Working with OMEKA at DH@Guelph 2017

The DH@Guelph Summer Workshop was held at the University of Guelph the first week of May 2017. I attended the OMEKA Workshop, which was co-taught by University of Guelph Special Collections Librarian Melissa McAfee and Library Associate Ashley Shifflett McBrayne, along with a variety of guest presenters. The four-day workshop allowed participants to work on developing their own omeka.net site.

OMEKA is a web-based exhibition software with both a .net and .org hosting. Omeka.net has a free basic plan and a tiered pay plan that grants access to more file upload space and theme options. For the purpose of the workshop we used omeka.net with a trial-run of Platinum privileges, but I will be migrating my site to McMaster’s omeka.org at the end of June.

More about the workshop, held every May, is available here.

I made the decision to experiment with OMEKA as a potential option for building my digital archive project, in part because it is fairly easy to build with minimal computing experience and a commonly used platform among historians and libraries to exhibit materials. For my project specifically, OMEKA allows me to display primary source materials collected from various archives during my field work in England and Uganda in one place. Further, the exhibit function of the software accommodates the inclusion of accompanying descriptions with the uploaded (and downloadable!) materials. A function which I use to append biographies of the intellectuals I study in my dissertation as well as short analyses on the sources themselves.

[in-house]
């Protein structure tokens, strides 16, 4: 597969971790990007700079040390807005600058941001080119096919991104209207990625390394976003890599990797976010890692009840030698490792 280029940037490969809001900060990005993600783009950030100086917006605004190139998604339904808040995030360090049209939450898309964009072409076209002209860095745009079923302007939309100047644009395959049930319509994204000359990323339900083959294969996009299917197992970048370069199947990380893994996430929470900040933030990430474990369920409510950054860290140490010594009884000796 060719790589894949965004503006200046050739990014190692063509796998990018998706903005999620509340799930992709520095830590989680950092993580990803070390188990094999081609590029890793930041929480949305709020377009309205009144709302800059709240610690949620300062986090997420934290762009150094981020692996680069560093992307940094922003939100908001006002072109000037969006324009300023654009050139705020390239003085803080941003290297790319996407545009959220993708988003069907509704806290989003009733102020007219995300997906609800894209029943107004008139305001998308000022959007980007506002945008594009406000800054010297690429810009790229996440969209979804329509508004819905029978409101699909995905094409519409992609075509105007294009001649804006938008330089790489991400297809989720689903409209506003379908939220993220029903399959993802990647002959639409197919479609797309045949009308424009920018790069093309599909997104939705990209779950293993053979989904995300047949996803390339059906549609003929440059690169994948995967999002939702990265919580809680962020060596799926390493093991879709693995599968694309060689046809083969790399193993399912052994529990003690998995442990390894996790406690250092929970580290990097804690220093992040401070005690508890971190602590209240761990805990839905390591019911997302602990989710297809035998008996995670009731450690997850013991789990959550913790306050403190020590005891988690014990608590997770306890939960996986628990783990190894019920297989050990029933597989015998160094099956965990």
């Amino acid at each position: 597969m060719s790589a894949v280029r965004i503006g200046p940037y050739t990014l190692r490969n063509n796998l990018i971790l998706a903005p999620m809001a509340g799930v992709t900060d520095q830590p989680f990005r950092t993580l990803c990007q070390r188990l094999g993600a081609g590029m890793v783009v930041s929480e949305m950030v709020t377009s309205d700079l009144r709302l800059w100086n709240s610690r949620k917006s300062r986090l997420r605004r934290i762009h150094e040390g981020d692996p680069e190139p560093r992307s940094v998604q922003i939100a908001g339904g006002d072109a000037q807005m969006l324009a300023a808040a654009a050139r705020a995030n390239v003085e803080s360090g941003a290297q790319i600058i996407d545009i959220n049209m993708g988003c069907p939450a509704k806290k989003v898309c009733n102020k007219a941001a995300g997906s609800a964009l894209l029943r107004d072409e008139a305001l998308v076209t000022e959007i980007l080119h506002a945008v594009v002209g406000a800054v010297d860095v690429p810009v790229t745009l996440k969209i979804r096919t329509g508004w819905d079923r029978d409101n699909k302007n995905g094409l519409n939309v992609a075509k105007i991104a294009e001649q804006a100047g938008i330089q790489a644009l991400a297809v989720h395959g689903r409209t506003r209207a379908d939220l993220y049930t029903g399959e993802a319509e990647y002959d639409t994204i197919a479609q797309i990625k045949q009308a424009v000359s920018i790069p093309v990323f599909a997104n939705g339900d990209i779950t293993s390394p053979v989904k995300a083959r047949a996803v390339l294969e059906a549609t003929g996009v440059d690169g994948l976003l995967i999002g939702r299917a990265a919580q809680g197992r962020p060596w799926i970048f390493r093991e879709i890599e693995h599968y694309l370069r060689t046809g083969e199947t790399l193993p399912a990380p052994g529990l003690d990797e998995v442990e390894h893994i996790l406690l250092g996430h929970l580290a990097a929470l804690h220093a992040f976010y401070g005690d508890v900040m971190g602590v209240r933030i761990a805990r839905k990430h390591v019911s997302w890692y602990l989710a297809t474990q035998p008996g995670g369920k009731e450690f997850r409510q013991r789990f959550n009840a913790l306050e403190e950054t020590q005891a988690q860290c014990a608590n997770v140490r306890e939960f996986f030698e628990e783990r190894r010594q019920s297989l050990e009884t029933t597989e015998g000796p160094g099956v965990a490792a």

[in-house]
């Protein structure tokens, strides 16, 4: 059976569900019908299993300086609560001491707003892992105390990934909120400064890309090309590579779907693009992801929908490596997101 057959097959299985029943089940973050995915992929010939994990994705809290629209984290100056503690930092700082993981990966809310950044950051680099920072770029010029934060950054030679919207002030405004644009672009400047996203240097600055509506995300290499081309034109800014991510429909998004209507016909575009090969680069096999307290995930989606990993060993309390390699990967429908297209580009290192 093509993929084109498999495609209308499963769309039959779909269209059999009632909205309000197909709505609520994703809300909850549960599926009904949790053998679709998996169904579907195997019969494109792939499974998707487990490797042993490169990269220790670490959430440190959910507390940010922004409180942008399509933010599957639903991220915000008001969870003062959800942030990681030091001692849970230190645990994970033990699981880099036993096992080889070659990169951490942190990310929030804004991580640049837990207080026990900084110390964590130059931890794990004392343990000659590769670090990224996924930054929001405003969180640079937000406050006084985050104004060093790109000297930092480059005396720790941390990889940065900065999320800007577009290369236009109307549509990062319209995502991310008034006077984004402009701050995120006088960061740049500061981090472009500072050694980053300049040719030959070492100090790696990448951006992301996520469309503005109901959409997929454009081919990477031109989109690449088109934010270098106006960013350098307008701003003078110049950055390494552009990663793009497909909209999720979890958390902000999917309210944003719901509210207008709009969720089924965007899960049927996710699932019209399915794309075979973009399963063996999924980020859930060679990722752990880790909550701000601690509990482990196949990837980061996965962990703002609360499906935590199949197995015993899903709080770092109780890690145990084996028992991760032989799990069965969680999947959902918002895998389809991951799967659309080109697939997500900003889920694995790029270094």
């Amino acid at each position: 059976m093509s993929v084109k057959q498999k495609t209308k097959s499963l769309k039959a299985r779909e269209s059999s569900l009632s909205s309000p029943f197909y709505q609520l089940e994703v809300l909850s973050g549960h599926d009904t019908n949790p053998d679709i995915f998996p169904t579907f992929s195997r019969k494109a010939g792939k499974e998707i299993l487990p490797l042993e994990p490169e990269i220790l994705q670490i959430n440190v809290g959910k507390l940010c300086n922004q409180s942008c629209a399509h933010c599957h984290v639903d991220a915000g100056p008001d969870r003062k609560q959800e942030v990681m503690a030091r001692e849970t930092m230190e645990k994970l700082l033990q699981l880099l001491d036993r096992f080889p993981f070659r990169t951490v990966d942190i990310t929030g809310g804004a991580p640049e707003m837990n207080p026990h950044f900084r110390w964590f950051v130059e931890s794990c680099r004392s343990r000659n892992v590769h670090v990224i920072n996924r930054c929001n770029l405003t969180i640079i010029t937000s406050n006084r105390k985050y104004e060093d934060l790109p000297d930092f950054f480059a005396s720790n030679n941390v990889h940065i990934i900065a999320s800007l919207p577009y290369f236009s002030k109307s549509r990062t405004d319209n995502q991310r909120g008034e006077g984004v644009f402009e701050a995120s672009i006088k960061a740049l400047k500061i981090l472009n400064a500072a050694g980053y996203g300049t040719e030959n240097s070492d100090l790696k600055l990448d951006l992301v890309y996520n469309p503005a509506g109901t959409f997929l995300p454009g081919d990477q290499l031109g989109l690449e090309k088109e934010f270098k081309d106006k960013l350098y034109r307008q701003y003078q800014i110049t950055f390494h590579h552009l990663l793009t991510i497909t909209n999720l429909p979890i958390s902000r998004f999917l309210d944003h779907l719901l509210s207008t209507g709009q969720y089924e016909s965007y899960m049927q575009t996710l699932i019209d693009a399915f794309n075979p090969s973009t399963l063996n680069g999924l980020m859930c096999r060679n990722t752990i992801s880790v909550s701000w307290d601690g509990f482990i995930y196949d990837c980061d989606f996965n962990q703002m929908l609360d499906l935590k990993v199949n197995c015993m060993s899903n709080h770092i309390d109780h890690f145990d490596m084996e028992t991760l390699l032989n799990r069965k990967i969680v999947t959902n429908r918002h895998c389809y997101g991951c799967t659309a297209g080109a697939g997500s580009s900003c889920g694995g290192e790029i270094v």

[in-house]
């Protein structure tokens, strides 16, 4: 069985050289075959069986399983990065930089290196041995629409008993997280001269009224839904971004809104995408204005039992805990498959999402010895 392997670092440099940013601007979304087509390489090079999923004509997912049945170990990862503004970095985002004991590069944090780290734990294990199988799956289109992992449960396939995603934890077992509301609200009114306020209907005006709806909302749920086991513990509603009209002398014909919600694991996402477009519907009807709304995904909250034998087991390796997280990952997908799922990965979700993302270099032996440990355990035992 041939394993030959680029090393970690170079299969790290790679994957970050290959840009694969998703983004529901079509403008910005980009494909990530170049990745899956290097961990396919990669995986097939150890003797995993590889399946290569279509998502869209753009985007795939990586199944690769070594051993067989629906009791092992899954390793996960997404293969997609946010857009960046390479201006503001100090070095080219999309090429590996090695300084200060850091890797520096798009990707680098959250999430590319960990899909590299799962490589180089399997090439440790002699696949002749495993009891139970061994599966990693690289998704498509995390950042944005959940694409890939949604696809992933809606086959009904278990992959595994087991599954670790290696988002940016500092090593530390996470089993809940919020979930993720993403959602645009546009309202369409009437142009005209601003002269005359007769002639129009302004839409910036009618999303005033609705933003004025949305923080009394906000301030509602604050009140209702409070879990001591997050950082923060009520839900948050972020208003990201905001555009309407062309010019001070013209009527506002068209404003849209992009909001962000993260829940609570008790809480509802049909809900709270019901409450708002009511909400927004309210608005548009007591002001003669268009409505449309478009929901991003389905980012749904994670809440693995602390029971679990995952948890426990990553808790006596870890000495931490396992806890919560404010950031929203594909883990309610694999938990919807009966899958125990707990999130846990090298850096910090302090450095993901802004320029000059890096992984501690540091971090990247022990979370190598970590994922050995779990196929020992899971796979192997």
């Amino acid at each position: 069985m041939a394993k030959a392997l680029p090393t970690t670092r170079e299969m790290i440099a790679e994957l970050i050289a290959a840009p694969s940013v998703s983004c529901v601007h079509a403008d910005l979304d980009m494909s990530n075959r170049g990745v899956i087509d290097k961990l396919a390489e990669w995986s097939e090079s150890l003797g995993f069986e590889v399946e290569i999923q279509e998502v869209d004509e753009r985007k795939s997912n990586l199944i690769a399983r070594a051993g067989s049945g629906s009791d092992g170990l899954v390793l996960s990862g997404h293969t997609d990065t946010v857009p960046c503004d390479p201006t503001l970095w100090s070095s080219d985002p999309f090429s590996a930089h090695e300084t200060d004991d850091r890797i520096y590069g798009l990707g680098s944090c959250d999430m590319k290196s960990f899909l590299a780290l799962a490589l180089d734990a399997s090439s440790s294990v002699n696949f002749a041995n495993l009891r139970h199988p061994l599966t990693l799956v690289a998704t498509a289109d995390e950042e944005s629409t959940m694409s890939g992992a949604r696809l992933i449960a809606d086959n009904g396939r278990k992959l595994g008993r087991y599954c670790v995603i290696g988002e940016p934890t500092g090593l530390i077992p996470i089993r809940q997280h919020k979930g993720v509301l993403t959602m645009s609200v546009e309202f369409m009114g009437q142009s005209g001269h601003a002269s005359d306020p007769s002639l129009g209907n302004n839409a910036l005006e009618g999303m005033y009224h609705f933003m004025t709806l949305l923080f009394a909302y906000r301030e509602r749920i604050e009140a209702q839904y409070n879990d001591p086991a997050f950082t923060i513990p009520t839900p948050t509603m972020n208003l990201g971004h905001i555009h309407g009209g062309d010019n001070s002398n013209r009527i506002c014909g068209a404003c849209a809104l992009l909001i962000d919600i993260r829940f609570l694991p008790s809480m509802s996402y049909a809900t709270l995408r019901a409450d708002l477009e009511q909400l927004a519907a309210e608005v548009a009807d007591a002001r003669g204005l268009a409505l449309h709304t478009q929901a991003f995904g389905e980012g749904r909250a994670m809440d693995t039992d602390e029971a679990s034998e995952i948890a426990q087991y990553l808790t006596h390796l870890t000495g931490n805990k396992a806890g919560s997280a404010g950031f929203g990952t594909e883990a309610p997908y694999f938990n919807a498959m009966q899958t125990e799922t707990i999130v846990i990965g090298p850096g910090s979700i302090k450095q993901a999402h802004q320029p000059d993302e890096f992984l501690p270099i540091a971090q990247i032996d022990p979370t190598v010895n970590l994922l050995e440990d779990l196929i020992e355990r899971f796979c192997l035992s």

OMEKA has a both a front-end and back-end, like any website. The content and appearance of the site can be managed using the dashboard, which does not require any coding skills. The website is organized using tabs which are used to navigate. These are fully customizable from the back-end (to be discussed later in this post). This is what my omeka.net website looks like from the front-end. I have included screen-shots throughout as it is incomplete and so has not yet been made publicly available.

OMEKA offers several options for displaying materials: Exhibits, Collections, and Individual Items.I used the exhibit function to define several areas of my research and pull together sources in one section of my website. The collections function can be used in a similar way, and using both functions may be useful if managing a large corpus of material. Below shows the two Exhibits I have set up.

The first includes biographies of each of the key African intellectuals I examine in my dissertation with .pdf files of their written works uploaded. At this stage the .pdf files are not OCR’d, and therefore not searchable, but it is my intention to make some of these documents searchable over the summer using Abbey FineReader (more to come on this and the challenges of OCR in a later post!). The second exhibit includes books written by European adventurers and missionaries about Uganda from the mid-19th to early 20th century. Most of these books have been digitized by the Internet Archive program, which means they are in the public domain (having been published before 1923) and available publicly online. The motivation for uploading them here then is not to make them accessible but to bring them together in one place and claim their relevance to the writing of Buganda’s intellectuals.